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Saving the Arctic

The Urgent Need to Cut Black Carbon Emissions and Slow Climate Change

melt water

SOURCE: AP/Ian Joughin

Melt water rushes along the surface of the Greenland Ice Sheet through a supraglacial stream channel, southwest of Ilulissat, Greenland.

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  • Saving the Arctic
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The Arctic is warming at a rate twice as fast as the rest of the world, in part because of the harsh effects of black carbon pollution on the region, which is made up mostly of snow and ice.Black carbon—one of the main components of soot—is a deadly and widespread air pollutant and a potent driver of climate change, especially in the near term and on a regional basis. In colder, icier regions such as the Arctic, it peppers the Arctic snow with heat-absorbing black particles, increasing the amount of heat absorbed and rapidly accelerating local warming. This acceleration exposes darker ground or water, causing snow and ice melt and lowering the amount of heat reflected away from the Earth.

Combating climate change requires immediate and long-term cuts in heat-trapping carbon pollution, or CO2, around the globe. But reducing carbon pollution alone will not be enough to avoid the worst effects of a rapidly warming Arctic—slashing black carbon emissions near the Arctic and globally must also be part of the solution. Unlike regular carbon pollution, which remains in the atmosphere for a century or longer, black carbon emissions dissipate in just a few days or weeks but pack a more powerful punch: Black carbon emissions are hundreds to thousands of times more potent than carbon pollution. For this reason, immediate reductions of black carbon pollution combined with reductions in CO2 can deliver measurable decreases in temperatures in the near term, slow the loss of sea ice and Arctic melting, protect public health, and save millions of lives.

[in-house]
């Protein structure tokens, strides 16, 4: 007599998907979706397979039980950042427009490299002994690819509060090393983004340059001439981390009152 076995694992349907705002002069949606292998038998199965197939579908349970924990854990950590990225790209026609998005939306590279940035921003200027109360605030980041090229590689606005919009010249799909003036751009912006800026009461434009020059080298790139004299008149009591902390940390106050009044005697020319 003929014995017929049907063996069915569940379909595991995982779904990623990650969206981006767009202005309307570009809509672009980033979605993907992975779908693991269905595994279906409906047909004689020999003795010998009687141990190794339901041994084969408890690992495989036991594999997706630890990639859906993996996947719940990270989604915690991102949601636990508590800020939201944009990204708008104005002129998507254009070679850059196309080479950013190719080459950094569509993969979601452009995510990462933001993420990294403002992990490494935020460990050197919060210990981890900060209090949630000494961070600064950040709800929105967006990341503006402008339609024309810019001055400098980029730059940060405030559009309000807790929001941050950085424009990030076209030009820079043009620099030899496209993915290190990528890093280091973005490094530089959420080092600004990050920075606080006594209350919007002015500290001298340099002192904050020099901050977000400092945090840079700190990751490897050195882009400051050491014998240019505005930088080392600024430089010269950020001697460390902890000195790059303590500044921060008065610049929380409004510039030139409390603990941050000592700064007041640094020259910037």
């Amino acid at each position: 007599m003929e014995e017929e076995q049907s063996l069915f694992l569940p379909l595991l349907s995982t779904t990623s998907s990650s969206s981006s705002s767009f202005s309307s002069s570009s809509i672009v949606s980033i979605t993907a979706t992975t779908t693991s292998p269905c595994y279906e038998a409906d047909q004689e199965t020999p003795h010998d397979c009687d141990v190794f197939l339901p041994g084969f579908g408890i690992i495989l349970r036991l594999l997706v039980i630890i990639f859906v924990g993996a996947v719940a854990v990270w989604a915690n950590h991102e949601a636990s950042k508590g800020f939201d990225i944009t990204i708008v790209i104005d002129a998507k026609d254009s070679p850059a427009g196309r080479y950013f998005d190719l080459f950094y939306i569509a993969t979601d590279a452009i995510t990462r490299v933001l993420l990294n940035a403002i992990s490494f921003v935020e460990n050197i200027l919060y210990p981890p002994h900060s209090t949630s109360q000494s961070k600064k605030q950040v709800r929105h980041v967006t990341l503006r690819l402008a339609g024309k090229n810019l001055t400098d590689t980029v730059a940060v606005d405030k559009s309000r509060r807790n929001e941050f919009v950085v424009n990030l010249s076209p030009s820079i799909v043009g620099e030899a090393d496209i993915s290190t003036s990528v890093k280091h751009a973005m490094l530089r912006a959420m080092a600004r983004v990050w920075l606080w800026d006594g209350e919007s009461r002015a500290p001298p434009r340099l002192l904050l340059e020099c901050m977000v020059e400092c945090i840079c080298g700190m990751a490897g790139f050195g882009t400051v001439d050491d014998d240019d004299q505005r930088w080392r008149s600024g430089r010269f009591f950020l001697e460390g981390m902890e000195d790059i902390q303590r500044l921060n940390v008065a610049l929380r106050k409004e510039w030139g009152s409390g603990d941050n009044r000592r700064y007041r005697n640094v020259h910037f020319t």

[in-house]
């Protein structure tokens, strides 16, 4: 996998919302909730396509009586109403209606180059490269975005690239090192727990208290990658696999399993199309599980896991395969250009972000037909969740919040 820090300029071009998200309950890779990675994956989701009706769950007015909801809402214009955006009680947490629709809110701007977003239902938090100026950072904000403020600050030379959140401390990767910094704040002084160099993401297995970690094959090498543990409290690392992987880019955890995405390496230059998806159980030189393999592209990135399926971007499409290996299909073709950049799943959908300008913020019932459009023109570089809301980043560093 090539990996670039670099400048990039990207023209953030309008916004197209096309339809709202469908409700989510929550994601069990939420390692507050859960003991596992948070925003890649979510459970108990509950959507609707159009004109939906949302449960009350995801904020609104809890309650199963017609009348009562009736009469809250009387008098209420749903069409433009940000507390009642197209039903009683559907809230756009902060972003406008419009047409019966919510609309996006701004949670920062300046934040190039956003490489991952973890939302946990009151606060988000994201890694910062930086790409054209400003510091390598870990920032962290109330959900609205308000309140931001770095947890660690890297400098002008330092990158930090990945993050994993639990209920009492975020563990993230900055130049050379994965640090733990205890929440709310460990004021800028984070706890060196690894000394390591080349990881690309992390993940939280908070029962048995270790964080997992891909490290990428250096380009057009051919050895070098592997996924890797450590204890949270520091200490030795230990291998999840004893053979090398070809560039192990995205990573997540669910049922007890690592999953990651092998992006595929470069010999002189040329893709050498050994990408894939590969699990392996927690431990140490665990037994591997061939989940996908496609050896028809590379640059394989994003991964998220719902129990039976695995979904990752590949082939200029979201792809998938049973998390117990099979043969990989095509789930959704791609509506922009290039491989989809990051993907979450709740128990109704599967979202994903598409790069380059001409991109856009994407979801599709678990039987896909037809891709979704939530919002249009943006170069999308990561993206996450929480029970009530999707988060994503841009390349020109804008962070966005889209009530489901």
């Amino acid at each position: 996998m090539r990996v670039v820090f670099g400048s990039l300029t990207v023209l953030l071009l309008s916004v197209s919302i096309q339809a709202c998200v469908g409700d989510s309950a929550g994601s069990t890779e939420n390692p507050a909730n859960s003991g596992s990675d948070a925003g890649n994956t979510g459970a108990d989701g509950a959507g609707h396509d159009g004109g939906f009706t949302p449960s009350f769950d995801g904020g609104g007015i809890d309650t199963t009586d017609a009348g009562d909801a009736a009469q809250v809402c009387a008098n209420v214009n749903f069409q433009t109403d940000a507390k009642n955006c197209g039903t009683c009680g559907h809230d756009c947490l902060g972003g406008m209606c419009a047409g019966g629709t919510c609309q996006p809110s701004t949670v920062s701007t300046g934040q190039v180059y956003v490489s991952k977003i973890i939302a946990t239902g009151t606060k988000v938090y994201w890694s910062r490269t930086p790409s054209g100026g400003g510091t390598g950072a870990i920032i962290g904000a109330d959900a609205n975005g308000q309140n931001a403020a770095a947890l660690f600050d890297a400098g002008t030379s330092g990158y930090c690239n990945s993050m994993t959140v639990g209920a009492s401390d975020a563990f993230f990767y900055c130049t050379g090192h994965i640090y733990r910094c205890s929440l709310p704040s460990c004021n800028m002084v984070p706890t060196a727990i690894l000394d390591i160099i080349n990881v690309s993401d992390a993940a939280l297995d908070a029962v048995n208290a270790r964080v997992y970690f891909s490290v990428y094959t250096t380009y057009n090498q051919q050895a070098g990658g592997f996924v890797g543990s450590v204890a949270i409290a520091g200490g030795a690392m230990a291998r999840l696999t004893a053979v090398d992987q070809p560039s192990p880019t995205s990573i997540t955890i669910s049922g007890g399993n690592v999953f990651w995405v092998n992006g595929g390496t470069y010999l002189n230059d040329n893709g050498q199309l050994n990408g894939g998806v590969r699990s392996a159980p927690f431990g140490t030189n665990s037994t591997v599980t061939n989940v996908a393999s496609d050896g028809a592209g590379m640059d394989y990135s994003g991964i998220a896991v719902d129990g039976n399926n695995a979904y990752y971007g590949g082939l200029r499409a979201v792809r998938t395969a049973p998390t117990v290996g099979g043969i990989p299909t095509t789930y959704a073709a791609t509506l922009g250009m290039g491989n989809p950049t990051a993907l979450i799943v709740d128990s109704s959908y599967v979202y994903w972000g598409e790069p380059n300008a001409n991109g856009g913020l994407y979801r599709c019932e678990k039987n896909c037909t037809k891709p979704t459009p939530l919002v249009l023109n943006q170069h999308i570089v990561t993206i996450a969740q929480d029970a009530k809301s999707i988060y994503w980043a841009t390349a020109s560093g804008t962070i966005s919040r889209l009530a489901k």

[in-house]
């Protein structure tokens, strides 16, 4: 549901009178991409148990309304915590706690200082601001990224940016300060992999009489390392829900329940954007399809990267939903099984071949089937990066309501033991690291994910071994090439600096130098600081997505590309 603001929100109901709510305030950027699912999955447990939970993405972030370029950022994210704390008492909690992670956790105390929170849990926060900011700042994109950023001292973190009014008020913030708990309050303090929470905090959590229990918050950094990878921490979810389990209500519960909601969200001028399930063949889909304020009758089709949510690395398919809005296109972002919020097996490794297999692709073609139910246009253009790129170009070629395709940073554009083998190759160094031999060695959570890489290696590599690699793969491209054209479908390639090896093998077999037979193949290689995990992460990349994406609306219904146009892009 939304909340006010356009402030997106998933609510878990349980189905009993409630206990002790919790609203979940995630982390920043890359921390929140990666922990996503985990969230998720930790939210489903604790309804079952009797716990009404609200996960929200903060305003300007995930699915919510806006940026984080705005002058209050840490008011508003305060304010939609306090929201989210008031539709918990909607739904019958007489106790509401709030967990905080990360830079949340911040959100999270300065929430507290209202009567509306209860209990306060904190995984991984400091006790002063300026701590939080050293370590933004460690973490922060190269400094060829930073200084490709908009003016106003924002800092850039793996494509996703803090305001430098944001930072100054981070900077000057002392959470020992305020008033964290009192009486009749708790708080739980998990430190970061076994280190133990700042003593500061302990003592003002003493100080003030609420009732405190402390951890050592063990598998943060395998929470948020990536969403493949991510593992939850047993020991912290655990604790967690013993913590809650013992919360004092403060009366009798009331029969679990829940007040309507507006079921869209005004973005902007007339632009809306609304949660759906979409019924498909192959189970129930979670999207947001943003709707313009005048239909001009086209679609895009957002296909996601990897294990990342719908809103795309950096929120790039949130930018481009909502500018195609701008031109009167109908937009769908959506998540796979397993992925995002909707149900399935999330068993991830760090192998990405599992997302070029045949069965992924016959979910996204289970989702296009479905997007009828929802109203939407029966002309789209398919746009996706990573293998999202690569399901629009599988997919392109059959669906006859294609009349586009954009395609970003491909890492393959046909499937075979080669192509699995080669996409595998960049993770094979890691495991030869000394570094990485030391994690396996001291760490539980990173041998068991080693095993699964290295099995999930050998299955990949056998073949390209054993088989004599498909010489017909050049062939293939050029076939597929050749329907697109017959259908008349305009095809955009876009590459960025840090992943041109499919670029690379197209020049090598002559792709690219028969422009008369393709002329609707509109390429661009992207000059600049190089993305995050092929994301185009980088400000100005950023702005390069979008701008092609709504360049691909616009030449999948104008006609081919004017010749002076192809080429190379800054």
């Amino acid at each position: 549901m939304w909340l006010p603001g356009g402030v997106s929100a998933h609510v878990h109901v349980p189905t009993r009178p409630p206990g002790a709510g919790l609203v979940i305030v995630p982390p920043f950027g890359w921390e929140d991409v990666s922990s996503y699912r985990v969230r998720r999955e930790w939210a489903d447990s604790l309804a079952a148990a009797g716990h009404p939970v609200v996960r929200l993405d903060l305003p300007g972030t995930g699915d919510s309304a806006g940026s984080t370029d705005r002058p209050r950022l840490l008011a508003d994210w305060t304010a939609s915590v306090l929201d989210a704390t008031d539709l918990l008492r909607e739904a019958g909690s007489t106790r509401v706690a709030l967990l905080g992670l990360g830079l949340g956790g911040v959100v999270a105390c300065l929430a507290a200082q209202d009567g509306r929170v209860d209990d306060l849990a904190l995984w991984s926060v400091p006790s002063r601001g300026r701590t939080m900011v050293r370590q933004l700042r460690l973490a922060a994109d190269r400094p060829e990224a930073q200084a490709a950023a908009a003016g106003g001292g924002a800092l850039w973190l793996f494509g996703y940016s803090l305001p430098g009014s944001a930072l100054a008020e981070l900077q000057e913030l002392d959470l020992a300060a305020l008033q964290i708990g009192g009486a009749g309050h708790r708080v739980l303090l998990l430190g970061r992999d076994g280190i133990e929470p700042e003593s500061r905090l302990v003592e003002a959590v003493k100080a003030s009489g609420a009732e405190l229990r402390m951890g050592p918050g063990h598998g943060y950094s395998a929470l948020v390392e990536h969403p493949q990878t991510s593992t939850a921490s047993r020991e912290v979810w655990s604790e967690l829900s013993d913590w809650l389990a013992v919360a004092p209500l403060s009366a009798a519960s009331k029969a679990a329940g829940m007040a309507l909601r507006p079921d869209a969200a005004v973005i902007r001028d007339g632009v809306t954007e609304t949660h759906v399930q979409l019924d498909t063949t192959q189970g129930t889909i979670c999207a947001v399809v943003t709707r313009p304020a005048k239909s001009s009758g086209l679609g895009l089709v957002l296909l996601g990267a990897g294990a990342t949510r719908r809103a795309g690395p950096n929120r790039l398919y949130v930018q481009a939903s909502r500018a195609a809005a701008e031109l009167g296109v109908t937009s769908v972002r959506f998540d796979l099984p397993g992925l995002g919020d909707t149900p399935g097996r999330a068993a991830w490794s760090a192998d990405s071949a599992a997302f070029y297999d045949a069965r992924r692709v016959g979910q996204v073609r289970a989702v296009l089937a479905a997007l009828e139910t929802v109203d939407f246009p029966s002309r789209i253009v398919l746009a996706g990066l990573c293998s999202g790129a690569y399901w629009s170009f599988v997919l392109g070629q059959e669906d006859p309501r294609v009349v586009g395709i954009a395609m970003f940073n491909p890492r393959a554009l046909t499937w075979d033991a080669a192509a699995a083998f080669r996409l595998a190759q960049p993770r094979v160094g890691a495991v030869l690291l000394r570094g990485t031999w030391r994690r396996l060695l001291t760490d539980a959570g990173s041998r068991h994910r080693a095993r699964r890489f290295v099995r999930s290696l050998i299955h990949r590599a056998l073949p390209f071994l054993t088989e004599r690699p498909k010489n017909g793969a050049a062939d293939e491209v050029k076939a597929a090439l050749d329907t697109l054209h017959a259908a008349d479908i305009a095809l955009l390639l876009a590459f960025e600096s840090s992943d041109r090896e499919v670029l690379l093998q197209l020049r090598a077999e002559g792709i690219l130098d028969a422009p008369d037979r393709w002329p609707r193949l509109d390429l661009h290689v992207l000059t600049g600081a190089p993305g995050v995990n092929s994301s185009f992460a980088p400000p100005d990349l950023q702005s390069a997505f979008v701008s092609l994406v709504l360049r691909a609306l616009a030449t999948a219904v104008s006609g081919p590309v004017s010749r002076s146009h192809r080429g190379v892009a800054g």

This report explains the sources of black carbon pollution, the numerous benefits of reducing black carbon, and the feasibility of ambitious black carbon-reduction targets. Additionally, it calls for the United States to lead ambitious national, regional, and global efforts to address rapid warming in the Arctic and other glaciated regions when U.S. Secretary of State John Kerry becomes chair of the Arctic Council in 2015.

As the incoming Arctic Council chairman, Secretary Kerry should work with the members of the Arctic Council to achieve the following goals:

  • Establish climate change as the overarching theme of the 2015–2017 Arctic Council agenda
  • Secure strong commitments from all Arctic Council nations in 2015 to set national goals and a regionwide target to limit black carbon pollution

In addition, Secretary Kerry and Arctic Council members should encourage accelerated action from observer nations and drive action to reduce black carbon on a global scale through the following initiatives:

  • Secure commitments from Arctic Council observer nations to adopt ambitious voluntary national targets and undertake new initiatives to reduce black carbon emissions
  • Launch a Global Ice Preservation and Security Initiative to slow dangerous levels of warming in the Arctic and other cryosphere regions—the Earth’s frozen surface areas

The United States is well positioned to lead ambitious national, regional, and global efforts to address rapid warming in the Arctic and other glaciated regions. Many Arctic nations are already well on their way toward significant emissions reductions. Working together through the council with member and observer nations can mobilize greater ambition among countries to reduce black carbon even further and measurably slow warming in the Arctic.

Rebecca Lefton is a Senior Policy Analyst at the Center for American Progress. Cathleen Kelly is a Senior Fellow at the Center.

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